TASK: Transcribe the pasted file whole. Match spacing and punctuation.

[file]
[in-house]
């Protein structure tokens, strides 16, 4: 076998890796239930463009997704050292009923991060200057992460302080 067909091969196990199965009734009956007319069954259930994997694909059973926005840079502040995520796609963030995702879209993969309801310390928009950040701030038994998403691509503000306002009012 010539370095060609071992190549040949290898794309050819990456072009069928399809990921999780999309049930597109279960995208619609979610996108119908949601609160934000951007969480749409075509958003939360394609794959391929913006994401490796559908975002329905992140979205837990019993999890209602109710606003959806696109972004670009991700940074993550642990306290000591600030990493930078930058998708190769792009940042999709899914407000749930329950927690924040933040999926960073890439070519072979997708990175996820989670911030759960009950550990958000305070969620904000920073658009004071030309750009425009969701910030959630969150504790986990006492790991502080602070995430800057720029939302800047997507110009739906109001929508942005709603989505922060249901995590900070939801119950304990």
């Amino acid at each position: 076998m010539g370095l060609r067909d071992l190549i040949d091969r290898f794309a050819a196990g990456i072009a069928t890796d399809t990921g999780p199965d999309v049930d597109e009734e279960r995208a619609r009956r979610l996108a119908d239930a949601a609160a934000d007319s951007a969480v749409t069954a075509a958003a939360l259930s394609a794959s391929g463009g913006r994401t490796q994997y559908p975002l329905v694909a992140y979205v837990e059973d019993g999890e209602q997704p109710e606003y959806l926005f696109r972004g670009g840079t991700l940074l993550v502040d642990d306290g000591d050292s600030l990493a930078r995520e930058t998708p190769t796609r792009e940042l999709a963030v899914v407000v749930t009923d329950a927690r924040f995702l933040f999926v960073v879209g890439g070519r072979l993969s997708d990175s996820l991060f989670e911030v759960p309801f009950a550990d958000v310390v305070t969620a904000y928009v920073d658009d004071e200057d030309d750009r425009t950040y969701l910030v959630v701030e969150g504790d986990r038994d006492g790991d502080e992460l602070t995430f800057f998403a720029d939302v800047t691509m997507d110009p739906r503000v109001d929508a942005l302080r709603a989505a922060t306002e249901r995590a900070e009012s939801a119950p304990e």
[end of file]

[in-house]
């Protein structure tokens, strides 16, 4: 076998890796239930463009997704050292009923991060200057992460302080 067909091969196990199965009734009956007319069954259930994997694909059973926005840079502040995520796609963030995702879209993969309801310390928009950040701030038994998403691509503000306002009012 010539370095060609071992190549040949290898794309050819990456072009069928399809990921999780999309049930597109279960995208619609979610996108119908949601609160934000951007969480749409075509958003939360394609794959391929913006994401490796559908975002329905992140979205837990019993999890209602109710606003959806696109972004670009991700940074993550642990306290000591600030990493930078930058998708190769792009940042999709899914407000749930329950927690924040933040999926960073890439070519072979997708990175996820989670911030759960009950550990958000305070969620904000920073658009004071030309750009425009969701910030959630969150504790986990006492790991502080602070995430800057720029939302800047997507110009739906109001929508942005709603989505922060249901995590900070939801119950304990």
């Amino acid at each position: 076998m010539g370095l060609r067909d071992l190549i040949d091969r290898f794309a050819a196990g990456i072009a069928t890796d399809t990921g999780p199965d999309v049930d597109e009734e279960r995208a619609r009956r979610l996108a119908d239930a949601a609160a934000d007319s951007a969480v749409t069954a075509a958003a939360l259930s394609a794959s391929g463009g913006r994401t490796q994997y559908p975002l329905v694909a992140y979205v837990e059973d019993g999890e209602q997704p109710e606003y959806l926005f696109r972004g670009g840079t991700l940074l993550v502040d642990d306290g000591d050292s600030l990493a930078r995520e930058t998708p190769t796609r792009e940042l999709a963030v899914v407000v749930t009923d329950a927690r924040f995702l933040f999926v960073v879209g890439g070519r072979l993969s997708d990175s996820l991060f989670e911030v759960p309801f009950a550990d958000v310390v305070t969620a904000y928009v920073d658009d004071e200057d030309d750009r425009t950040y969701l910030v959630v701030e969150g504790d986990r038994d006492g790991d502080e992460l602070t995430f800057f998403a720029d939302v800047t691509m997507d110009p739906r503000v109001d929508a942005l302080r709603a989505a922060t306002e249901r995590a900070e009012s939801a119950p304990e």